Transfection of cells can be accomplished by various methods, including chemical, biological, and instrument-based. This section provides an overview of the different instrument-based transfection methods available, discusses how they work, and describes their pros and cons.
Related Topics: Chemical- and Viral-Based Transfection Methods, Posttransfection Analysis of Cells and Cell Counting Methods.
Transfection can be accomplished using chemical, biological, or physical methods. Common methods include electroporation, the use of virus vectors, lipofection, and biolistics. Many types of genetic material, including plasmid DNA, siRNA, proteins, dyes, and antibodies may be transfected using any of these methods. However, no single method can be applied to all types of cells; transfection efficiencies and cytotoxicity may vary dramatically and depend on the method, cell type being utilized, and types of experiments being performed. Therefore, to obtain high efficiencies, all relevant factors should be considered in planning and selecting the appropriate transfection method.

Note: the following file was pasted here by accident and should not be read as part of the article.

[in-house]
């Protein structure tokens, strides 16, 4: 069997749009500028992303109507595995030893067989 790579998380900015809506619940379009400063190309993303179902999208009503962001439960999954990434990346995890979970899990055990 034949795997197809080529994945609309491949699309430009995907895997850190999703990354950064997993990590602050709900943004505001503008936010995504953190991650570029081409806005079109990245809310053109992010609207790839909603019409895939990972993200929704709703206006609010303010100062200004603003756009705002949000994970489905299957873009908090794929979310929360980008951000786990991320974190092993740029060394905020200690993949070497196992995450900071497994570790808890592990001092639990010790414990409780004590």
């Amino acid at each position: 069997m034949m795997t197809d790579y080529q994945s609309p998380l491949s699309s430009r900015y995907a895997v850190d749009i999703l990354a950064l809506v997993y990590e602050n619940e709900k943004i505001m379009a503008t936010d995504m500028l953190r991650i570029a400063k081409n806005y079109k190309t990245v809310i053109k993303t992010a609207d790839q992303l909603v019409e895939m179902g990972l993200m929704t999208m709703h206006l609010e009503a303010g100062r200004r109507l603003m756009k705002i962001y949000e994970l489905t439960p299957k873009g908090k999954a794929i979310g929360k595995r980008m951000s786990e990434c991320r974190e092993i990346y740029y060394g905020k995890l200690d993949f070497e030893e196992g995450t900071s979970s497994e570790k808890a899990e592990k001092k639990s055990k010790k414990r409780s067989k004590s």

Electroporation of cells.
Biolistics is the delivery of nucleic acids into cells by firing nucleic acid-coated microparticles into them.
Helios Gene Gun
Biolistic particle delivery workflow.
PDS-1000/He Biolistic Particle Delivery System
Workflow for delivery using PDS-1000/He system.
Microinjection of particles.
Workflow for laserfection.
The transfection protocol online library contains protocols obtained from the literature, developed by Bio-Rad scientists, or submitted by scientists like you. Browse protocols to view our library and find your starting point or submit a protocol by clicking the proper technology.
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Eizema K et al. (2000). Endothelin-1 responsiveness of a 1.4 kb phospholamban promoter fragment in rat cardiomyocytes transfected by the gene gun. J Mol Cell Cardiol 32, 311–321. PMID: 10722806
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Shimamura K et al. (2007). Generation of secondary small interfering RNA in cell-autonomous and non-cell autonomous RNA silencing in tobacco. Plant Mol Biol 63, 803–813. PMID: 17225952
Su L et al. (2009). Neural stem cell differentiation is mediated by integrin beta4 in vitro. Int J Biochem Cell Biol 41, 916–924. PMID: 18834954
Tseng CN et al. (2013). A method to identify RNA A-to-I editing targets using I-specific cleavage and exon array analysis. Mol Cell Probes 7, 38–45. PMID: 22960667
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